That’s where the clinic is located when Drs. Daniel Lowell and Stephanie D’Agostino decide to use the clinic for a controversial stem cell procedure in Seizure. U.S. Senator Ashley Butler is a vocal and strong opponent of this kind of procedure and in fact, he’s sponsoring a bill to outlaw it. Then, he is diagnosed with Parkinson’s Disease. Fearing this will cost him his bid for the presidency of the U.S., Butler quietly negotiates with Lowell to have the procedure done. When everyone arrives at the Wingate, D’Agostino and Lowell begin to realize that there are still some dangerous and unethical practices going on there. When Kurt Hermann gets wind of their curiosity, he again lets his bosses know. They give him carte blanche to “take care of the problem,” and it isn’t long before Lowell and D’Agostino are in real danger of being killed before they can complete the procedure.

In Tony Hillerman’s The Ghostway, Jim Chee, one of Hillerman’s sleuths, finds himself matching wits with a paid assassin. Eric Vaggan is a white supremacist who’s also a trained killer. He’s hired when the Los Angeles police and the FBI uncover an auto theft ring. One of the people involved in uncovering the criminal activity is Albert Gorman, a Los Angeles Navajo. Gorman returns to the Navajo Reservation for safety. Chee gets involved in this case when he’s asked to help the FBI locate Gorman. When he and the FBI agent assigned to the case find out where Gorman’s been hiding, they find they’re too late; Gorman’s been killed. Chee’s then asked to find Margaret Billy Sosi, a Navajo teenager who’s distantly related to Gorman, and who’s disappeared from the school she attended. Chee believes her disappearance is related to Gorman’s murder, and investigates them as related cases. He tracks Sosi to Los Angeles, where Vaggan has also found out about her. In Los Angeles and later, back on the Reservation, Chee faces off against Vaggan as he tries to find out the truth about Gorman’s death and to find and protect Margaret Billy Sosi.

Leif Davidsen’s The Serbian Dane also tells the story of a paid assassin. Sara Santanda is an Iranian author who’s under a fatwa, or death threat. She decides to come out of hiding in London and make a public appearance, and chooses Copenhagen for the purpose. Her plan is to give an interview to Lise Carlsen of the newspaper Politiken. The Danish government assigns Per Toftlund the responsibility for Santanda’s safety while she is in Denmark. Facing off against Toftlund and his team is Vuk, a Bosnian Serb who’s been living in Denmark and even seems culturally Danish. The story is alternatively told from Carlsen’s, Toftlund’s and Vuk’s perspectives. I confess I haven’t read this novel yet; it just seemed too good an example of how paid assassins are integrated into crime fiction not to mention it. You can find excellent reviews of The Serbian Dane by Norman at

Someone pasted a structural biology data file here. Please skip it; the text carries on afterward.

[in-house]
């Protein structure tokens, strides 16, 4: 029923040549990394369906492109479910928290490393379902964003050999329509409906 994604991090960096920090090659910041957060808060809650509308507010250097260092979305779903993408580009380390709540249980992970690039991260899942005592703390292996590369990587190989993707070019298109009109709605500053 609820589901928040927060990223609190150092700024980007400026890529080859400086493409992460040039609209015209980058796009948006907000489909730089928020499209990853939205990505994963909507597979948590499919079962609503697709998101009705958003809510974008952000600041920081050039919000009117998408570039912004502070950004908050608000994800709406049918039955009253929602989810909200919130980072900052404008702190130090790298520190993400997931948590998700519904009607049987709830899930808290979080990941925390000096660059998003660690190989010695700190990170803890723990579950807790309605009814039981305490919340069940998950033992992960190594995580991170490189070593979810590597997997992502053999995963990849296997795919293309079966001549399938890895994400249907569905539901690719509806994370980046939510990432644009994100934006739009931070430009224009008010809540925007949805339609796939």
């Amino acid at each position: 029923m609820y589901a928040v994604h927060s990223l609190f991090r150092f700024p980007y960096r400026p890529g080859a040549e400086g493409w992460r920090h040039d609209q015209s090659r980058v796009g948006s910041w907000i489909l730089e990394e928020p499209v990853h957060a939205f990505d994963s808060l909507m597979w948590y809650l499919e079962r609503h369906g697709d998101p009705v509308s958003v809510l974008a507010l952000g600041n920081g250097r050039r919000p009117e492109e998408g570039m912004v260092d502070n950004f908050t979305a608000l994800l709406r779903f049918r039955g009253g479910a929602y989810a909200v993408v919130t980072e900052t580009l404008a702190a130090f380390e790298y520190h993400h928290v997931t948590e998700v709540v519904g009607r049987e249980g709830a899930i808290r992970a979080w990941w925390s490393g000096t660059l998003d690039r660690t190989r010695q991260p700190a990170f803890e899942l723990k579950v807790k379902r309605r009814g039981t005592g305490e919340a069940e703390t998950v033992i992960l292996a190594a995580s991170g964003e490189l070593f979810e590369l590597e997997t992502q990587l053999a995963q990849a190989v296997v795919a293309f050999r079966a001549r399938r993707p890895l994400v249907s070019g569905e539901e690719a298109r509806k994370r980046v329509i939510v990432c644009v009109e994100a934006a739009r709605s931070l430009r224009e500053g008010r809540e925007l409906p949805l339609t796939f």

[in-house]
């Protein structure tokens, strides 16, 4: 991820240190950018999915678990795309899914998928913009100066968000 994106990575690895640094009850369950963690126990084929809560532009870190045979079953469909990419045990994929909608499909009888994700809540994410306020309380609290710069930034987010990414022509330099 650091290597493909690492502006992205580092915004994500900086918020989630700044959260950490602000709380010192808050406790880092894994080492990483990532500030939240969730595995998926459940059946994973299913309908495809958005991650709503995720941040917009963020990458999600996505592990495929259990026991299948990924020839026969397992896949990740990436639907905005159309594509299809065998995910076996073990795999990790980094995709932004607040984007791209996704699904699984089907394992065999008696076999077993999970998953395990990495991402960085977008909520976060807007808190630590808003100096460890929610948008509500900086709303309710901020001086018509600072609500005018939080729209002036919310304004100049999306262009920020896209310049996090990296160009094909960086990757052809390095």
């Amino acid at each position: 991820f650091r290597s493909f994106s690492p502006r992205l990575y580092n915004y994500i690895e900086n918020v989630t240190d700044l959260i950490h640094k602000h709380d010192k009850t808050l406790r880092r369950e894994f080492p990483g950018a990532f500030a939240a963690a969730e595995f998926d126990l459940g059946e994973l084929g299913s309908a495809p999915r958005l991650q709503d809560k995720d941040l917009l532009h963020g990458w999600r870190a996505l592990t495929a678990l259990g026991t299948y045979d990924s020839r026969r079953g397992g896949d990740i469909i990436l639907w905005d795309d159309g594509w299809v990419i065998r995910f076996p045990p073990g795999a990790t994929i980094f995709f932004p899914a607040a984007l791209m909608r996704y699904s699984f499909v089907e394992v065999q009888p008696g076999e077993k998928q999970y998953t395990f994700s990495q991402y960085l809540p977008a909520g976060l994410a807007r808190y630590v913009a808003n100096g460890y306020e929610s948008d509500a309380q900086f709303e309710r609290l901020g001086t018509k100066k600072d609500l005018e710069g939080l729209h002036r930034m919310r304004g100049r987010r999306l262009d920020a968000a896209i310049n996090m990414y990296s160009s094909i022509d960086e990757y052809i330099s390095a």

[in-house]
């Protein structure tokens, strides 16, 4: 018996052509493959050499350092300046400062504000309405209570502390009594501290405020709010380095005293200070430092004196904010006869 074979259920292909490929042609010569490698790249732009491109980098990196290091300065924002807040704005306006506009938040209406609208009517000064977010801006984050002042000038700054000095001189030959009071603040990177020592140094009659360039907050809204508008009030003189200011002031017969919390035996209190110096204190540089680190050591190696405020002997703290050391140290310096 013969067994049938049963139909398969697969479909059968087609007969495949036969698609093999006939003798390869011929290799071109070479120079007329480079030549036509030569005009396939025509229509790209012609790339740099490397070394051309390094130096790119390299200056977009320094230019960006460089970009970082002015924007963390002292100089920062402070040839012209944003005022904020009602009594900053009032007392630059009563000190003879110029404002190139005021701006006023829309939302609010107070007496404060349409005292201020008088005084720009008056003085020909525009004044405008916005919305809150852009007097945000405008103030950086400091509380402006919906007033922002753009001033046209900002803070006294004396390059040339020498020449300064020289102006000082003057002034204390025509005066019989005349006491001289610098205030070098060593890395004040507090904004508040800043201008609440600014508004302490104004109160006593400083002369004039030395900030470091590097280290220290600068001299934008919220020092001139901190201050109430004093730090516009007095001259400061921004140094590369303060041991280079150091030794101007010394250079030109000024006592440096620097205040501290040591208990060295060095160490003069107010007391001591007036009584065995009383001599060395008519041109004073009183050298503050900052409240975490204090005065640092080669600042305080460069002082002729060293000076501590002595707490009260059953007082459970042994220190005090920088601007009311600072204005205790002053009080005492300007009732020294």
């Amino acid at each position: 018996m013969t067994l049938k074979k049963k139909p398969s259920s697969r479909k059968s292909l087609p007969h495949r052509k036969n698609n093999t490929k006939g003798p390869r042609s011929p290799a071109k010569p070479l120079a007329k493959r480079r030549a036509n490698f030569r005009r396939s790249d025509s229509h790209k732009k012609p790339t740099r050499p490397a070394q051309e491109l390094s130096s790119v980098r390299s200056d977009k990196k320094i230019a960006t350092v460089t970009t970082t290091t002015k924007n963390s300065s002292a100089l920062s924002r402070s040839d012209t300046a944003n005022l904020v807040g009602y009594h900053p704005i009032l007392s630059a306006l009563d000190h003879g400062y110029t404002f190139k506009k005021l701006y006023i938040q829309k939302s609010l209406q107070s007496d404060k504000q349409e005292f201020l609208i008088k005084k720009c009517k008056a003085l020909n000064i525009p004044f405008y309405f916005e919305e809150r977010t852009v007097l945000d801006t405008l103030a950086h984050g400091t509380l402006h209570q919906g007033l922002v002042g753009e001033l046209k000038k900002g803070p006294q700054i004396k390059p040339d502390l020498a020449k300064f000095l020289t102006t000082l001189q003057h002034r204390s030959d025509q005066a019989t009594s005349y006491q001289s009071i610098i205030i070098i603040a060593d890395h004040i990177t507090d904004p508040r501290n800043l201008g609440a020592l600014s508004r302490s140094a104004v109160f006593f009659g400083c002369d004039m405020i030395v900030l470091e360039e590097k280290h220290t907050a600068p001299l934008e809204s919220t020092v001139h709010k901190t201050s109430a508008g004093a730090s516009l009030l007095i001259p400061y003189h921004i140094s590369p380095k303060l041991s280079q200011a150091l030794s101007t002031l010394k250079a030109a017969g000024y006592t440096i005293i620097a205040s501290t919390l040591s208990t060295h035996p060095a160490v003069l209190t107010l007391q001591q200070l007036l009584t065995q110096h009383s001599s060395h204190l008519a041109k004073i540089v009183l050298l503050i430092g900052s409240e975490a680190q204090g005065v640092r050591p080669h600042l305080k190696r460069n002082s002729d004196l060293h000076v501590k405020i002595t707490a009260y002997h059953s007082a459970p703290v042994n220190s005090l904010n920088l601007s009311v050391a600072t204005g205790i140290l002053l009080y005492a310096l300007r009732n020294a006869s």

Crime Scraps , Karen at Euro Crime and Bernadette at Reactions to Reading. Maxine at Petrona has also posted some interesting information about the novel.

There’s also some interesting crime fiction in which the protagonist is an assassin. That’s the case with Daniel Silva’s Gabriel Allon series. Allon is an art restorer by vocation, but was recruited by a secret Israeli Intelligence organization called The Office to help avenge the murders of Israeli athletes during the 1972 Munich Olympics. After a car bomb nearly ended the lives of his wife and son, Allon left The Office. However, he’s been brought back on several occasions for particularly difficult operations in which his expertise is needed. For example, in Moscow Rules, his target is a wealthy and very dangerous Russian oligarch who’s behind a large arms-trafficking conspiracy.